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China Recycling Conference Sheds Light on Coming Import Regulations and Recycling Growth in China

ISRI learned that the Chinese Government is expected to issue final scrap import guidelines within the next two to four weeks with a potentially more favorable contaminants threshold than proposed in August.

FinalNov15LUAdinaCMRAThe information was gathered while attending the China Nonferrous Metals Association (CMRA) annual convention in Ningbo, China, November 7-9. Senior Director for Government Relations & International Affairs Adina Renee Adler gave remarks on the impact these regulations will have on U.S.-China trade, and she interacted with Chinese industry representatives and heard speeches from government officials about what to expect in China’s scrap market in the months ahead.

Industry contacts believe the Chinese Government will finalize the contaminants thresholds in its Environmental Protection Control standards for scrap (GB 16487) at 1 percent for ferrous and nonferrous metals, 1 percent for paper, and 0.5 percent for plastics. This information has been reported in the media, but it cannot be confirmed until the Chinese government issues the final regulation. We also do not know at this point what will be the timeline for compliance to begin. Until then, ISRI members and Chinese customers report that materials are entering China under the current rules. Furthermore, CMRA believes the 1 percent threshold to be a “victory” for the industry, judging the outcome to be preferable to the proposed 0.3 percent threshold published in August. And although Adina was not able to have a direct conversation about these issues with the Ministry of Environmental Protection (MEP) officials present at the conference, it is widely believed they heard our concerns and understand the challenges of meeting their originally proposed 0.3 percent threshold.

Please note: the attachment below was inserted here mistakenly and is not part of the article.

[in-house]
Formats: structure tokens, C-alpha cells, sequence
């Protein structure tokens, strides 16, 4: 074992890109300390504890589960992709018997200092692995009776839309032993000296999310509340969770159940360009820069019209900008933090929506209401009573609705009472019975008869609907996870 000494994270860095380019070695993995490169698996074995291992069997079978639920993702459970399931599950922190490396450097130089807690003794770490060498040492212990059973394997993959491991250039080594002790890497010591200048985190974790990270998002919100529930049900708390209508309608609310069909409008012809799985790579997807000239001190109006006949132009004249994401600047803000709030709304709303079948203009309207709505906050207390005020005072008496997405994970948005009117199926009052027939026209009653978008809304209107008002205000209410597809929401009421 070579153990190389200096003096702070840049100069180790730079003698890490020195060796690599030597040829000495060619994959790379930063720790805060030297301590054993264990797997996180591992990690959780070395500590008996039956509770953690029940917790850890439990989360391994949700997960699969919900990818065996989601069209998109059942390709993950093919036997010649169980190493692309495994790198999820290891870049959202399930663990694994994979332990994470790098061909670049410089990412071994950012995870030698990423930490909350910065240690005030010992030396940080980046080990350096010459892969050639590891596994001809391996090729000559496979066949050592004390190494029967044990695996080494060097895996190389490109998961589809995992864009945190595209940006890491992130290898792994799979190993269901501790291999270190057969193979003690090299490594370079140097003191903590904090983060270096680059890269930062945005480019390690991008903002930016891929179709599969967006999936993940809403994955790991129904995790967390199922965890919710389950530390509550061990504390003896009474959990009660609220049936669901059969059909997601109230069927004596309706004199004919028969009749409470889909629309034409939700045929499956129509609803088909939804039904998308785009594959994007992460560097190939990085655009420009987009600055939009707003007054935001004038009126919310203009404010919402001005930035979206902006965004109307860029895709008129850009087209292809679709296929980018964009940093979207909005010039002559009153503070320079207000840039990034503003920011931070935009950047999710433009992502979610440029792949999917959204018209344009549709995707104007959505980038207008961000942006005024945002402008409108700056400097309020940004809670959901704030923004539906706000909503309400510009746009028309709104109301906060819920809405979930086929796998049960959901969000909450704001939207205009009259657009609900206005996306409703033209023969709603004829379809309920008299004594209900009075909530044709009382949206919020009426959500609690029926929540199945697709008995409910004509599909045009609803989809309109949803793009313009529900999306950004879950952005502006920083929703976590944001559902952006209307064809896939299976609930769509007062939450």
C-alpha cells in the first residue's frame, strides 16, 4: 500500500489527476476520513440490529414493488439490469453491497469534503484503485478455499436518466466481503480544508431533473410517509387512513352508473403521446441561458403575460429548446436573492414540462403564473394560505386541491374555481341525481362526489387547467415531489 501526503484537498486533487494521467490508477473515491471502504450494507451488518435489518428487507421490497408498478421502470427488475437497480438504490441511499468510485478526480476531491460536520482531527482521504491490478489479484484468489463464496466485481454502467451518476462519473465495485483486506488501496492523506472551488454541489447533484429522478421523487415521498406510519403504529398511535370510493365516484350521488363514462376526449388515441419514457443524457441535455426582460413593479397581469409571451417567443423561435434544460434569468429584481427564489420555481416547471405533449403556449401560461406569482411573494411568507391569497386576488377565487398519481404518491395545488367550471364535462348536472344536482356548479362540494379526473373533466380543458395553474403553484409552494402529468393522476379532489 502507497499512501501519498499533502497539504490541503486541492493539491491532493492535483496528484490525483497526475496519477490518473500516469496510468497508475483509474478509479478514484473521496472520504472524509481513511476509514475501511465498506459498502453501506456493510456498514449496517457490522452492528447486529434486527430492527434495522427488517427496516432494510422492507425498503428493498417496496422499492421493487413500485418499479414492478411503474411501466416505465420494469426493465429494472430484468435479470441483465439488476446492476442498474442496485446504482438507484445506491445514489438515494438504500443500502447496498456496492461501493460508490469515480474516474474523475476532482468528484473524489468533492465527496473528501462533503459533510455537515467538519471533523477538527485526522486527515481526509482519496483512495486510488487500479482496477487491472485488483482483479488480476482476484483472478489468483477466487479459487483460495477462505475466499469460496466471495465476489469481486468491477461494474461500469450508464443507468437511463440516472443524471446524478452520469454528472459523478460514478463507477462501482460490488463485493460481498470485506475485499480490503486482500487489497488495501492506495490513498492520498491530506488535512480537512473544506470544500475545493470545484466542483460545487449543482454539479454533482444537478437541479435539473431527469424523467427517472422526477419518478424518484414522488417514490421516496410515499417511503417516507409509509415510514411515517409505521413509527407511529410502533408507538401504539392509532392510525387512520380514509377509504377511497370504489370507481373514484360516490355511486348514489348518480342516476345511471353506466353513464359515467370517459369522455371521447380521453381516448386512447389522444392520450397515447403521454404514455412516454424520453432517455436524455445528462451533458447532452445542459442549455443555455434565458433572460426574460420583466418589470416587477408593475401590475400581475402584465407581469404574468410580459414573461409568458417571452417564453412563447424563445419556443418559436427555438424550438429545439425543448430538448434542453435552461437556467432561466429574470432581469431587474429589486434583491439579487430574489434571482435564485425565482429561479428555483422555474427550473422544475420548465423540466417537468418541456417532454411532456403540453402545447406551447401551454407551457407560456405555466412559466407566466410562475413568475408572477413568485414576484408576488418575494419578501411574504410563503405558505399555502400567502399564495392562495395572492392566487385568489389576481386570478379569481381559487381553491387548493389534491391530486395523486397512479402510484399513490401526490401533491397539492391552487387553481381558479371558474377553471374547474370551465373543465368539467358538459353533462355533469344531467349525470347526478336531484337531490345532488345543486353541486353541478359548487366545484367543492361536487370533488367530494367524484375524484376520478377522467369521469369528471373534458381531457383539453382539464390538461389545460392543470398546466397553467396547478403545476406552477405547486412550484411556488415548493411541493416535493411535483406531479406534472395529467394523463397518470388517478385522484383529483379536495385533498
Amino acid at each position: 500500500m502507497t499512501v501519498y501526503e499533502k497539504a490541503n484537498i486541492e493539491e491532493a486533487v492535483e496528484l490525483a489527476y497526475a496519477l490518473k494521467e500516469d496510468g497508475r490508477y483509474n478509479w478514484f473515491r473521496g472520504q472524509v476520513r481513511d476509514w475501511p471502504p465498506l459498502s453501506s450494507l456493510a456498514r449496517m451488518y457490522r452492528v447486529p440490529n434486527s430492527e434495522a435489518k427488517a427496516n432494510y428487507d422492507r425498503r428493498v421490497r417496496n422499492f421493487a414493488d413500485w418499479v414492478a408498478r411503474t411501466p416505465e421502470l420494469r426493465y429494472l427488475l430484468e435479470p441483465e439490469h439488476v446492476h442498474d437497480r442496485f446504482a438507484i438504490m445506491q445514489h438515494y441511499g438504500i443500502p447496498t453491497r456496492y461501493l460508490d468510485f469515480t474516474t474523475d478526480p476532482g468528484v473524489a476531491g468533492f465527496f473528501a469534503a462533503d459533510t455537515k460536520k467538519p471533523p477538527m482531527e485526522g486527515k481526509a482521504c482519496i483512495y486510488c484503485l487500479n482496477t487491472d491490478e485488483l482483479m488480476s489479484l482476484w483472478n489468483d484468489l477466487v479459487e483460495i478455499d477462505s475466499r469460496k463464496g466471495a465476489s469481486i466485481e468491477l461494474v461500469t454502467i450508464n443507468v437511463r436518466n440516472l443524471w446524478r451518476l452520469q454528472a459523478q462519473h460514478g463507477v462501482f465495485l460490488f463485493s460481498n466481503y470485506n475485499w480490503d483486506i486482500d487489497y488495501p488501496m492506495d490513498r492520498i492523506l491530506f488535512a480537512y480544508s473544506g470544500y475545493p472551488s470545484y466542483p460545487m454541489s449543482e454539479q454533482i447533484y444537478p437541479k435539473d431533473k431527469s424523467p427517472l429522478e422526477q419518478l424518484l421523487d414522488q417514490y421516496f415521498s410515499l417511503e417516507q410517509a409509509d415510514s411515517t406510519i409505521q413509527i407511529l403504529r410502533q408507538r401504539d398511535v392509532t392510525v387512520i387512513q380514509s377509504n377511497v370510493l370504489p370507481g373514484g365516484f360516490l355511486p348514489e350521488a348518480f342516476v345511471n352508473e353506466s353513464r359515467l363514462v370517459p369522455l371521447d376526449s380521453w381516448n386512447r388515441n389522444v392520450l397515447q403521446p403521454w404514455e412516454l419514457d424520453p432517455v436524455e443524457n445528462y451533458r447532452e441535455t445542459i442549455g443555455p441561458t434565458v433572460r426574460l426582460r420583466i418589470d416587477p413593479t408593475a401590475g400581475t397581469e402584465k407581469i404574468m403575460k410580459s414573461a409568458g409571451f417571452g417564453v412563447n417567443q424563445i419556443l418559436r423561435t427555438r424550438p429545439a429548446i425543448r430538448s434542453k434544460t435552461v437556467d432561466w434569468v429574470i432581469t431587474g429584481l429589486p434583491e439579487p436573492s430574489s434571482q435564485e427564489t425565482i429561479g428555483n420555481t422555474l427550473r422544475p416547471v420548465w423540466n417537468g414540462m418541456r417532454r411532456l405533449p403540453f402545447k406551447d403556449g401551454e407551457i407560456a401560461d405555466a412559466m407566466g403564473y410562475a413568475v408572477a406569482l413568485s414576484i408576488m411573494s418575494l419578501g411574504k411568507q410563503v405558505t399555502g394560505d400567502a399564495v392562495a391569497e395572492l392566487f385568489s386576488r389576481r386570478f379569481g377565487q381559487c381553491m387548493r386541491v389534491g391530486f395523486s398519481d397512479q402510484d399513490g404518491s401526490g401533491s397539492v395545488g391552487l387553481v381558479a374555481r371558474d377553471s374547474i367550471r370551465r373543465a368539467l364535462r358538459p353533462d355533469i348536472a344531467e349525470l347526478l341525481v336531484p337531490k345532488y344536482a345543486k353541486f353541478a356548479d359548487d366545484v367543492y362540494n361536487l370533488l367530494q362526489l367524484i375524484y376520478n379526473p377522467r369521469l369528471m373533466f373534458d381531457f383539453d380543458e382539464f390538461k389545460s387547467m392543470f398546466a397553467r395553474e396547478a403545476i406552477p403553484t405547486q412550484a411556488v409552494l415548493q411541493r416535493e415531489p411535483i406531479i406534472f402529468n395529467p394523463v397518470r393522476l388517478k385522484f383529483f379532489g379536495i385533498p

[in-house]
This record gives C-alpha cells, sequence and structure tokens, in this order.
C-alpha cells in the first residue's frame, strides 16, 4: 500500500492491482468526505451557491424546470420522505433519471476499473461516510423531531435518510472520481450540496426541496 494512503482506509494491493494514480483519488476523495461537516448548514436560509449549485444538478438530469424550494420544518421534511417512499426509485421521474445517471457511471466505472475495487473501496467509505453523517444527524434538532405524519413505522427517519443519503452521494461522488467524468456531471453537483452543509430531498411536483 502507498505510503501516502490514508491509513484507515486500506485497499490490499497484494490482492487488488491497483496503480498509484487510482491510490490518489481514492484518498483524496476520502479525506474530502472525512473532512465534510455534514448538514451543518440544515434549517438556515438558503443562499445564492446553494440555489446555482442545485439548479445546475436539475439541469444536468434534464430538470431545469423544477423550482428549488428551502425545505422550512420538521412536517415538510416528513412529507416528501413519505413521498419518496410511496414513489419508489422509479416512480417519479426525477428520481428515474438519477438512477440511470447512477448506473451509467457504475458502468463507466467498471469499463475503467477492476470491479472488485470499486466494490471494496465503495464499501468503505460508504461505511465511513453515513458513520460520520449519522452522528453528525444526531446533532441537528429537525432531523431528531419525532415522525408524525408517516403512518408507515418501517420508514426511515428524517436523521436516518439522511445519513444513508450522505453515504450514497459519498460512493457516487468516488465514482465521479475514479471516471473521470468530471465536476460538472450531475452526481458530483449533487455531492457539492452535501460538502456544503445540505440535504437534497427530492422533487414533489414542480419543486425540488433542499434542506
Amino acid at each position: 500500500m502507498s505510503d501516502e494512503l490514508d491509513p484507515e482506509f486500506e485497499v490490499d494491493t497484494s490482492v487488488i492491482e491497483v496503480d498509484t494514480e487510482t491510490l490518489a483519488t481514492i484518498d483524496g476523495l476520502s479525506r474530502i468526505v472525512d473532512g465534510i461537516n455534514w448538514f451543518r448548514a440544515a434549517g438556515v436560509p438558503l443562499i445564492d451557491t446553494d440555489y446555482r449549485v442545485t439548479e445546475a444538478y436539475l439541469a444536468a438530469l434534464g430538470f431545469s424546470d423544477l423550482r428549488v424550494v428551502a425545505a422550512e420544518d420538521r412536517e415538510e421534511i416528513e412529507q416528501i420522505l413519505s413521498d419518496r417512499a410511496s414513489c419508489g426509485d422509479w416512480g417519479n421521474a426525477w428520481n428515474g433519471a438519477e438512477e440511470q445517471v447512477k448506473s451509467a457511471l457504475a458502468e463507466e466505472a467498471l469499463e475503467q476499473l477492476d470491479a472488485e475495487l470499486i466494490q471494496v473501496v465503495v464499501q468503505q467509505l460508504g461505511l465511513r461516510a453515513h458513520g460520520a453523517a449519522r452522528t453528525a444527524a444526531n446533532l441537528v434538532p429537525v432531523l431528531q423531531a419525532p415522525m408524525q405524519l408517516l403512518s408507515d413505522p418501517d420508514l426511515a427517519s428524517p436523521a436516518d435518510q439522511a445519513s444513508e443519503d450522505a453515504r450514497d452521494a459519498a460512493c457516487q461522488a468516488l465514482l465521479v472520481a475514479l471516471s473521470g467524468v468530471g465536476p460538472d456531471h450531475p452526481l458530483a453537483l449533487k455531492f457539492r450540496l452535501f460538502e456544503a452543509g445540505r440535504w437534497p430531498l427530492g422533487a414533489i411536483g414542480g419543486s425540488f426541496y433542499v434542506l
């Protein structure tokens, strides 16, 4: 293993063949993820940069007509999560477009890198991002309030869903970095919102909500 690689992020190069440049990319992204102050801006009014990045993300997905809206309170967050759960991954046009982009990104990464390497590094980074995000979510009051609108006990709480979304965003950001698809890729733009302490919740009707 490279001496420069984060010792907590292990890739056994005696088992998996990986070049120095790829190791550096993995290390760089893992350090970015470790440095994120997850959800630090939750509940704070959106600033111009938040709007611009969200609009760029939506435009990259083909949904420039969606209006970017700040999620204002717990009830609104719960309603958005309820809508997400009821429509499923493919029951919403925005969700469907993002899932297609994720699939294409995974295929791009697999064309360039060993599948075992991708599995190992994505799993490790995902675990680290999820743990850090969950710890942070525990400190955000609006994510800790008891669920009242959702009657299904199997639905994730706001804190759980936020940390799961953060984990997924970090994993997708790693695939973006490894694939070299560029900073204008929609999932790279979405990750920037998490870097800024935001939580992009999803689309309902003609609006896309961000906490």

Throughout the conference, it was widely believed that China’s overall demand for cleaner and higher quality materials is being echoed worldwide and considered a game changer for the global industry. And as China grows its domestic recycling capacity – with the backing of a government that recently made recycling a strategic priority – it is expected that within the medium term China will transition from a net scrap importer to a major exporter. ISRI will track these trends closely and keep members informed.

If you have any questions, please contact Adina Renee Adler.

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